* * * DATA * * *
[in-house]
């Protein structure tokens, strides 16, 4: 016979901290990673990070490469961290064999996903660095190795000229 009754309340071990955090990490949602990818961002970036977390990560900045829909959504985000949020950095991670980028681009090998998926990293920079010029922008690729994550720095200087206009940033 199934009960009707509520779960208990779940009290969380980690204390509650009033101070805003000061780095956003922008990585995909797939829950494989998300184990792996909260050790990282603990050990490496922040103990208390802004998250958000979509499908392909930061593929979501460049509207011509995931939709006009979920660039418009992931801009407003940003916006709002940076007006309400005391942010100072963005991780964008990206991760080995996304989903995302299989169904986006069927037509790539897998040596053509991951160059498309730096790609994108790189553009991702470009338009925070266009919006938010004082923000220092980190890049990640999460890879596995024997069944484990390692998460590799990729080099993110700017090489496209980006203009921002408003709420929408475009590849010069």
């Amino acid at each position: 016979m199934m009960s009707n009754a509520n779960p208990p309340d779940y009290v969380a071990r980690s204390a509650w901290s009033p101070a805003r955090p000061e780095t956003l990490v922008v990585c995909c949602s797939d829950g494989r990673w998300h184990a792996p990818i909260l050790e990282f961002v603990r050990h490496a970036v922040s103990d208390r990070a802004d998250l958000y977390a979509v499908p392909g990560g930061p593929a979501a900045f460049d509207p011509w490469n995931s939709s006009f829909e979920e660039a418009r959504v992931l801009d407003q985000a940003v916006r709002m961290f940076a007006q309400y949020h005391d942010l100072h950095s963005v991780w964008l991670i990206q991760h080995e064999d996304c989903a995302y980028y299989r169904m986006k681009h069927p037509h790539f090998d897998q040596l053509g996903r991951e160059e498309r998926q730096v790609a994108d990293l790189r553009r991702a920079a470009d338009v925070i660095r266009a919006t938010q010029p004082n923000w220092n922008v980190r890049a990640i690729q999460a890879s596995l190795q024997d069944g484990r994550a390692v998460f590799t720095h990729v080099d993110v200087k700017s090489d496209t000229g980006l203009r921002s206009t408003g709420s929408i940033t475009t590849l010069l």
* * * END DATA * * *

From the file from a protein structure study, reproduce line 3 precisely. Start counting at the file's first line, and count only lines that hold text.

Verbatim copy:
């Amino acid at each position: 016979m199934m009960s009707n009754a509520n779960p208990p309340d779940y009290v969380a071990r980690s204390a509650w901290s009033p101070a805003r955090p000061e780095t956003l990490v922008v990585c995909c949602s797939d829950g494989r990673w998300h184990a792996p990818i909260l050790e990282f961002v603990r050990h490496a970036v922040s103990d208390r990070a802004d998250l958000y977390a979509v499908p392909g990560g930061p593929a979501a900045f460049d509207p011509w490469n995931s939709s006009f829909e979920e660039a418009r959504v992931l801009d407003q985000a940003v916006r709002m961290f940076a007006q309400y949020h005391d942010l100072h950095s963005v991780w964008l991670i990206q991760h080995e064999d996304c989903a995302y980028y299989r169904m986006k681009h069927p037509h790539f090998d897998q040596l053509g996903r991951e160059e498309r998926q730096v790609a994108d990293l790189r553009r991702a920079a470009d338009v925070i660095r266009a919006t938010q010029p004082n923000w220092n922008v980190r890049a990640i690729q999460a890879s596995l190795q024997d069944g484990r994550a390692v998460f590799t720095h990729v080099d993110v200087k700017s090489d496209t000229g980006l203009r921002s206009t408003g709420s929408i940033t475009t590849l010069l």